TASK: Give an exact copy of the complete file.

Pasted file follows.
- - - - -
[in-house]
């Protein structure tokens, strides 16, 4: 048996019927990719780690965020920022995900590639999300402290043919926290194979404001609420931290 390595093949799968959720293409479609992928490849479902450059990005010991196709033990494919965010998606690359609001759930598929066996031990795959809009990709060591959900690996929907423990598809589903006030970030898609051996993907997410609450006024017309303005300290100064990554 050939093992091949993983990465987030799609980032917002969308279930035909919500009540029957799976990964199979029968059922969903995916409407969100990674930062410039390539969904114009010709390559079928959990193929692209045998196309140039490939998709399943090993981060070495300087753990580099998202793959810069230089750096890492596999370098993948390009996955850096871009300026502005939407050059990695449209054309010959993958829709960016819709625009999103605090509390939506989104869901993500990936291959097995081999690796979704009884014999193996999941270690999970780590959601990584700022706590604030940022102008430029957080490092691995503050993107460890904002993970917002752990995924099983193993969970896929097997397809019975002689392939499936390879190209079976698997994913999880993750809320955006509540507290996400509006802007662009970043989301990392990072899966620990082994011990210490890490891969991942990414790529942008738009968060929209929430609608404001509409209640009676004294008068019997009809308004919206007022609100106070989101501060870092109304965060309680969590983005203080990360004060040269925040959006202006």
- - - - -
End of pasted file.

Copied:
[in-house]
């Protein structure tokens, strides 16, 4: 048996019927990719780690965020920022995900590639999300402290043919926290194979404001609420931290 390595093949799968959720293409479609992928490849479902450059990005010991196709033990494919965010998606690359609001759930598929066996031990795959809009990709060591959900690996929907423990598809589903006030970030898609051996993907997410609450006024017309303005300290100064990554 050939093992091949993983990465987030799609980032917002969308279930035909919500009540029957799976990964199979029968059922969903995916409407969100990674930062410039390539969904114009010709390559079928959990193929692209045998196309140039490939998709399943090993981060070495300087753990580099998202793959810069230089750096890492596999370098993948390009996955850096871009300026502005939407050059990695449209054309010959993958829709960016819709625009999103605090509390939506989104869901993500990936291959097995081999690796979704009884014999193996999941270690999970780590959601990584700022706590604030940022102008430029957080490092691995503050993107460890904002993970917002752990995924099983193993969970896929097997397809019975002689392939499936390879190209079976698997994913999880993750809320955006509540507290996400509006802007662009970043989301990392990072899966620990082994011990210490890490891969991942990414790529942008738009968060929209929430609608404001509409209640009676004294008068019997009809308004919206007022609100106070989101501060870092109304965060309680969590983005203080990360004060040269925040959006202006």